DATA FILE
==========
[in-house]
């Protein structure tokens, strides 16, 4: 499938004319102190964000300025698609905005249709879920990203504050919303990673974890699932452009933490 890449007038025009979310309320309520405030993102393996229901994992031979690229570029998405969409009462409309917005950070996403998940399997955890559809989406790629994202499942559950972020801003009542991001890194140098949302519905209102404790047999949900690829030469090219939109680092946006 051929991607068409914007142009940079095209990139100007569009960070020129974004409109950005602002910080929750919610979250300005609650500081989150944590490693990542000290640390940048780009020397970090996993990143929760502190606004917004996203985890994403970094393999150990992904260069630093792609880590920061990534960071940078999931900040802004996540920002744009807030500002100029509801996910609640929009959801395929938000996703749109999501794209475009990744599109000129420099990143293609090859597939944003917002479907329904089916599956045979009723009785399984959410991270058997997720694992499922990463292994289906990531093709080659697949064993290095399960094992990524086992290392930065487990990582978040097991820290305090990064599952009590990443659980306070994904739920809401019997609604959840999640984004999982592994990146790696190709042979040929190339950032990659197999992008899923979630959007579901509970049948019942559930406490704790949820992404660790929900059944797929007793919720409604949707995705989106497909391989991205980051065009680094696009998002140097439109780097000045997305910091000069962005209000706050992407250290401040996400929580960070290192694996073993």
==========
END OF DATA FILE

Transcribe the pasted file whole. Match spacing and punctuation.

[in-house]
């Protein structure tokens, strides 16, 4: 499938004319102190964000300025698609905005249709879920990203504050919303990673974890699932452009933490 890449007038025009979310309320309520405030993102393996229901994992031979690229570029998405969409009462409309917005950070996403998940399997955890559809989406790629994202499942559950972020801003009542991001890194140098949302519905209102404790047999949900690829030469090219939109680092946006 051929991607068409914007142009940079095209990139100007569009960070020129974004409109950005602002910080929750919610979250300005609650500081989150944590490693990542000290640390940048780009020397970090996993990143929760502190606004917004996203985890994403970094393999150990992904260069630093792609880590920061990534960071940078999931900040802004996540920002744009807030500002100029509801996910609640929009959801395929938000996703749109999501794209475009990744599109000129420099990143293609090859597939944003917002479907329904089916599956045979009723009785399984959410991270058997997720694992499922990463292994289906990531093709080659697949064993290095399960094992990524086992290392930065487990990582978040097991820290305090990064599952009590990443659980306070994904739920809401019997609604959840999640984004999982592994990146790696190709042979040929190339950032990659197999992008899923979630959007579901509970049948019942559930406490704790949820992404660790929900059944797929007793919720409604949707995705989106497909391989991205980051065009680094696009998002140097439109780097000045997305910091000069962005209000706050992407250290401040996400929580960070290192694996073993």